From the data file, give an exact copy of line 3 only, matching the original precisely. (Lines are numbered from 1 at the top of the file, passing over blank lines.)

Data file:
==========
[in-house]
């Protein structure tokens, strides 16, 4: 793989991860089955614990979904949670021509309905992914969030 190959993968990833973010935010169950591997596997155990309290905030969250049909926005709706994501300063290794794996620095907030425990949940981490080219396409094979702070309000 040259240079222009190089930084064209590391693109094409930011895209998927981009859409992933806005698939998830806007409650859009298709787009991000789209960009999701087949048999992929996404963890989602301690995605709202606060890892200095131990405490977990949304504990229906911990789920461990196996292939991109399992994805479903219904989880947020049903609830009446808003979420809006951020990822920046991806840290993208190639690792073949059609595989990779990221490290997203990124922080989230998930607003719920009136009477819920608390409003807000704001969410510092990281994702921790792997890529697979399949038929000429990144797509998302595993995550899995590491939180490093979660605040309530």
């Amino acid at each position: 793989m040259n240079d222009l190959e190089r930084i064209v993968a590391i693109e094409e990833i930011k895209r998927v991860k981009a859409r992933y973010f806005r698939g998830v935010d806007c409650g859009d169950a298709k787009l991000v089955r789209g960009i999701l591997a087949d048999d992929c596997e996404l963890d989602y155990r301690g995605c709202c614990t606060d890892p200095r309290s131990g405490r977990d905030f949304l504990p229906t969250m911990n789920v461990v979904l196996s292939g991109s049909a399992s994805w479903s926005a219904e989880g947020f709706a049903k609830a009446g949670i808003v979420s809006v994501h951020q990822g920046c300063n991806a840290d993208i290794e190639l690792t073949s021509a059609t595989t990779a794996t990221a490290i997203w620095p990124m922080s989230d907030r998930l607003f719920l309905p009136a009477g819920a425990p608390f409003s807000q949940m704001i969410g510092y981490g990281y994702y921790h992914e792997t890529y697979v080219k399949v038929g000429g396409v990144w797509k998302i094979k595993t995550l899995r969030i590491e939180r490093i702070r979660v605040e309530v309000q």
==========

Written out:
């Amino acid at each position: 793989m040259n240079d222009l190959e190089r930084i064209v993968a590391i693109e094409e990833i930011k895209r998927v991860k981009a859409r992933y973010f806005r698939g998830v935010d806007c409650g859009d169950a298709k787009l991000v089955r789209g960009i999701l591997a087949d048999d992929c596997e996404l963890d989602y155990r301690g995605c709202c614990t606060d890892p200095r309290s131990g405490r977990d905030f949304l504990p229906t969250m911990n789920v461990v979904l196996s292939g991109s049909a399992s994805w479903s926005a219904e989880g947020f709706a049903k609830a009446g949670i808003v979420s809006v994501h951020q990822g920046c300063n991806a840290d993208i290794e190639l690792t073949s021509a059609t595989t990779a794996t990221a490290i997203w620095p990124m922080s989230d907030r998930l607003f719920l309905p009136a009477g819920a425990p608390f409003s807000q949940m704001i969410g510092y981490g990281y994702y921790h992914e792997t890529y697979v080219k399949v038929g000429g396409v990144w797509k998302i094979k595993t995550l899995r969030i590491e939180r490093i702070r979660v605040e309530v309000q």